Goutham Balaraman, Ph.D.
Chief Information Officer
What is Consumer Legal Funding?
Consumer legal funding companies provide funds to individuals to cover basic living expenses while pursuing legal claims. In return for those funds, legal funding companies purchase an interest in any proceeds individuals may recover on their legal claims. Individuals agree to make payments to the funding companies for any recovered proceeds. The individuals have no obligation to make payments if they do not obtain a recovery. In other words, the funding arrangement is “non-recourse”, and they must make payments only from the recovered proceeds.
A funding agreement between individuals and consumer legal funding companies outlines payments due. The payments reflect the funding company’s initial cost of purchasing the interest in the legal claim proceeds (sometimes referred to as an “administrative fee”) and its internal cost of obtaining the funds for the purchase. The payments that are due under the contract increase over time. This reflects the increasing costs of funds for the company and the costs of servicing the funding contract until the individual’s legal claim is resolved. These dollar increases in the payments due over time are often expressed as a percentage of the initial purchase price. They are sometimes referred to as a “percentage fee” or “usage rate”.
This article will review pricing practices employed by the consumer legal funding companies and provide the reader with tools to make sense of legal funding contracts.
What Are Percentage Fees? Simple vs. Compound Fee Accrual
Let’s look at two consumer legal contracts with fictitious companies, Alpha and Beta, that differ only in the percentage fee charged. An individual needs $1000 to cover immediate expenses, and the purchase cost charged by both companies is $250. The purchase price for the contracts with both companies is $1,250. Alpha charges a percentage fee of 2.5% with monthly compounding, while that of Beta is 36% simple interest. The annualized percentage fee for the contracts with Alpha and Beta is 34.49% and 36%, respectively. The schedule of purchased proceeds comparing Alpha Co. and Beta Co. is shown below. At 12 months, the amount owed under contract with Alpha is lower. However, the agreement with Alpha becomes more expensive than Beta from 18 months and after due to compound rate accrual.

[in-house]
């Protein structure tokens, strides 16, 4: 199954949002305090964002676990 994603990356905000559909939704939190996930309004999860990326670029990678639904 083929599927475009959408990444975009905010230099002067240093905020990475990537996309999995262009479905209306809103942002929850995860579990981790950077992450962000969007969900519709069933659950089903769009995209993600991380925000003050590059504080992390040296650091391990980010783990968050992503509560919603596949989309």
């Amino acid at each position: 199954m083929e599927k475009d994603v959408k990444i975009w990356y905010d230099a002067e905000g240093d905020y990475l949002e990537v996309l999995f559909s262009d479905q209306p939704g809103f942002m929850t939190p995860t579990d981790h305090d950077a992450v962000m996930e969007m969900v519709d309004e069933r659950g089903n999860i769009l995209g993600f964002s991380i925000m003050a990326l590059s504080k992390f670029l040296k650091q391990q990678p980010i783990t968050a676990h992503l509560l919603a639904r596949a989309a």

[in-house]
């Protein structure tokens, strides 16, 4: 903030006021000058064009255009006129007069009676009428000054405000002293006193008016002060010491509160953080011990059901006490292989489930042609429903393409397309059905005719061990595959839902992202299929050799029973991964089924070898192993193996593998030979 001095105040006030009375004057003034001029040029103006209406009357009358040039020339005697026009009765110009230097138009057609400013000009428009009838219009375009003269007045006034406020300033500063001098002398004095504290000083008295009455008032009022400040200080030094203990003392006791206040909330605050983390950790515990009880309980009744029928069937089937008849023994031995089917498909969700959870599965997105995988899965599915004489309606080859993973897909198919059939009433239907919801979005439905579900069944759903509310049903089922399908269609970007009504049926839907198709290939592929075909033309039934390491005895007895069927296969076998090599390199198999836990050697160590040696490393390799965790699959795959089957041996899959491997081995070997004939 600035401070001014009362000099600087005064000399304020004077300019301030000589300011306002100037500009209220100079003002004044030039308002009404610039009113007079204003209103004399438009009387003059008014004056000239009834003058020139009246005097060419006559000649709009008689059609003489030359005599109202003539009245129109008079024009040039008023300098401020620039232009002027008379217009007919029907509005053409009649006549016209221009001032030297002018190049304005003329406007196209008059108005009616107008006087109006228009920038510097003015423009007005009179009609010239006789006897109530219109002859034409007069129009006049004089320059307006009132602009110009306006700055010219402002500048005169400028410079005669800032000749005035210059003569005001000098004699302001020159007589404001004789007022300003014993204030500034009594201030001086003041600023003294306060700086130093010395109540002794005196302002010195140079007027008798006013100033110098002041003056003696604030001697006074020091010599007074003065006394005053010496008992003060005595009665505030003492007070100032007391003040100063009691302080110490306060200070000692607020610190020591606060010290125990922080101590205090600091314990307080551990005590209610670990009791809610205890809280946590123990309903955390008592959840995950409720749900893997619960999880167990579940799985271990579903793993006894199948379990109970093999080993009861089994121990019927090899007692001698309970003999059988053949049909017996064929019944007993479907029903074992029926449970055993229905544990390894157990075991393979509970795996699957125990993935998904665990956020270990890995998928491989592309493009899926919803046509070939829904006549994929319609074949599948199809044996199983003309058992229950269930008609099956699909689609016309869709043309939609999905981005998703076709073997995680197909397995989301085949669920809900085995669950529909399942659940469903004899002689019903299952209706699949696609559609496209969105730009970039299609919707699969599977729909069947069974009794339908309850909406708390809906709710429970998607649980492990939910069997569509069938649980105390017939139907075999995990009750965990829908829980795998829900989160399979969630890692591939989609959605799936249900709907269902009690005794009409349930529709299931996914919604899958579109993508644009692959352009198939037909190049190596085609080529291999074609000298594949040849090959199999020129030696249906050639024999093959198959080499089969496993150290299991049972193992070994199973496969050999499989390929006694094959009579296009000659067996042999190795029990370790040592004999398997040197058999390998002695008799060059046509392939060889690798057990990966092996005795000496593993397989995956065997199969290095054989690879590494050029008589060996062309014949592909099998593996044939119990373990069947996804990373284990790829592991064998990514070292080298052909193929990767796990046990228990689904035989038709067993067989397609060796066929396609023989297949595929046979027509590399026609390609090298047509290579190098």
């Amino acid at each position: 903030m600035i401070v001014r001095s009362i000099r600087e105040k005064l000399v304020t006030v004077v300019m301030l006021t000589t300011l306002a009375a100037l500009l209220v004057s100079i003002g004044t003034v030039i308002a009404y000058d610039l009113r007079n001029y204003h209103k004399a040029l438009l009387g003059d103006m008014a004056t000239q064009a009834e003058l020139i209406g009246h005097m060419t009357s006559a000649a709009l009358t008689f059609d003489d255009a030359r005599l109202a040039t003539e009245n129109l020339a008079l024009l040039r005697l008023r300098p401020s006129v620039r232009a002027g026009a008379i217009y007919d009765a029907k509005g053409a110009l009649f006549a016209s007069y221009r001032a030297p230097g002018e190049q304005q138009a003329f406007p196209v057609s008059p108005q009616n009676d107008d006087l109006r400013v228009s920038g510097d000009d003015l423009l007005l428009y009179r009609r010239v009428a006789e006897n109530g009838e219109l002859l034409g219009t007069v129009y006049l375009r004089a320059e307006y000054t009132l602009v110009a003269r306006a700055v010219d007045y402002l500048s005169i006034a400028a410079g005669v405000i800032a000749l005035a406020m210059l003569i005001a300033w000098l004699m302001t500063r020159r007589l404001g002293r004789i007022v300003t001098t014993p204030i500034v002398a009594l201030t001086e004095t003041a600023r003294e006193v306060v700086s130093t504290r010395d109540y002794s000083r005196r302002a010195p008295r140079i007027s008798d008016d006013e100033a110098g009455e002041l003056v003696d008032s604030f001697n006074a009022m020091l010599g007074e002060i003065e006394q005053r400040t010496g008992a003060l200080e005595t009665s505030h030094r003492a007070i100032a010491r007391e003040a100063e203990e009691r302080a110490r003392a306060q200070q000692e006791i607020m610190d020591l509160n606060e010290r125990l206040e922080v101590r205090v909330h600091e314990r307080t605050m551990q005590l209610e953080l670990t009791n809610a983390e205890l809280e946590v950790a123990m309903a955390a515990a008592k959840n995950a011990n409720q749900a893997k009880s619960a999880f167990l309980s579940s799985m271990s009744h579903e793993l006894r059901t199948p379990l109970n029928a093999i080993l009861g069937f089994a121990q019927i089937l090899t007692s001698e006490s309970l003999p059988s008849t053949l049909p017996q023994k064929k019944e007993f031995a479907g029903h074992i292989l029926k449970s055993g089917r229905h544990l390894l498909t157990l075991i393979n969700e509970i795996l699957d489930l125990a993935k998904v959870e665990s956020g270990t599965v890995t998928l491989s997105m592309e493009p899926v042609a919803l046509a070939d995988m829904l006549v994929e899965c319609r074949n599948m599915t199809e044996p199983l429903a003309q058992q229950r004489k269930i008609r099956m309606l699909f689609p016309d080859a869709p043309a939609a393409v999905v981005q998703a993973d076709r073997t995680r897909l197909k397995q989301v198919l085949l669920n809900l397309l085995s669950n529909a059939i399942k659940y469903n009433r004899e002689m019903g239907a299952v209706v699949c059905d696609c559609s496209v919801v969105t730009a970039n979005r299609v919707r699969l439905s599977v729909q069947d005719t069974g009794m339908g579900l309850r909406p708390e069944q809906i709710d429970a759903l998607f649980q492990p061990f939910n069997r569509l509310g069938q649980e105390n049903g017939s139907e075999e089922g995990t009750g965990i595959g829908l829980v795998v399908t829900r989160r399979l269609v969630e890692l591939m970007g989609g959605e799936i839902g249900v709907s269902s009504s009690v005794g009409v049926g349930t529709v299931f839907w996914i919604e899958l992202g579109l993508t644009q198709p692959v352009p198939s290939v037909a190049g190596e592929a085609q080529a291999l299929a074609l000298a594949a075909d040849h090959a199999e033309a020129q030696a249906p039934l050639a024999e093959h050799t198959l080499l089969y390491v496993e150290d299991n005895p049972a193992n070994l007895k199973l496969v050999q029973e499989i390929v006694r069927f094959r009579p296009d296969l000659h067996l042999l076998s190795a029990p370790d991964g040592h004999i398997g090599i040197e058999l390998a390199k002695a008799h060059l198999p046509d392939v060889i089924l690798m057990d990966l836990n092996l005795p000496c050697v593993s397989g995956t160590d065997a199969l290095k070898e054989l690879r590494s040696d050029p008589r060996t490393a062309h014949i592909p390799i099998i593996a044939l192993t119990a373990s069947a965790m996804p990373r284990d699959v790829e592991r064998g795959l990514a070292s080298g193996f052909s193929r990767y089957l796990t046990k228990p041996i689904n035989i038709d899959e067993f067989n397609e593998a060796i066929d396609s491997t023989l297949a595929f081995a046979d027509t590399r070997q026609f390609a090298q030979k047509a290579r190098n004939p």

|Schedule||Alpha Co.||Beta Co.|
|12 Months||$ 1,681.11||$ 1,700|
|18 Months||$ 1,949.57||$ 1,925|
|24 Months||$ 2,260.91||$ 2,150|
|36 Months||$ 3,040.67||$ 2,600|
What Are Common Legal Funding Pricing Terms?
The disclosure statement section in a non-recourse funding agreement outlines the schedule of purchased proceeds. The pricing structure embedded in the non-recourse funding contract determines the schedule of purchased proceeds. The pricing structure comprises different terminologies which are explained below.
Funded Amount: The amount of funds provided to or for the benefit of the individual under the non-recourse funding agreement.
Purchase Cost: The cost to the individual for the fulfillment and delivery of the funded amount by the consumer legal funding company. The purchase cost is charged upfront in a non-recourse funding agreement to help cover the origination cost. Some examples of origination expenses include document preparation fee, processing fee, application fee, underwriting fee, courier fee, wire fee, case monitoring fee and/or administrative fee. These charges can be (and often are) added to the funded amount and are not due at the time of funding.
How Do Purchase Costs Matter Over Percentage Fees?
Let’s look at two separate funding contracts with fictitious companies, Alpha and Beta, that differ in their purchase cost and the percentage fee for a $1000 funded amount. Alpha’s arrangement charges a purchase cost upfront of $200, and its percentage fee is 34% compounded annually. Beta’s contract charges a purchase cost upfront of $300, and its percentage fee is 32% compounded annually. Beta’s percentage fee is 2% lower than Alpha’s, so you might assume that Beta’s contract is “cheaper” for the customer. That’s not correct because of the upfront purchase cost charged by Beta, which is $100 more than that of Alpha. As shown in the schedule of purchased proceeds below, Beta’s higher purchase cost makes its funding more expensive than Alpha, despite its lower percentage fee.
|Schedule||Alpha Co.||Beta Co.|
|12 Months||$ 1,608.00||$ 1,716.00|
|18 Months||$ 1,861.39||$ 1,971.53|
|24 Months||$ 2,154.72||$ 2,265.12|
|36 Months||$ 2,887.33||$ 2,989.96|
Purchase Price: The sum of the funded amount and any purchase cost. This is the total amount of consideration paid by the consumer litigation funding company for purchasing the purchased proceeds. The interest in the proceeds from an individual’s legal claim purchased by a consumer legal funding company under the non-recourse funding agreement is outlined in the schedule of purchased proceeds.
Percentage Fee: The repayment schedule of the advanced amount grows based on a percentage fee which is a percentage with an accrual method. The standard accrual methods found in non-recourse funding contracts for the percentage fee are simple or compound fee accrual (see Exhibit 1 for an example). The simple fee accrual only accumulates on the purchase price. In contrast, the compound fee accrual accumulates on the purchase price plus the accumulated amount at the percentage fee.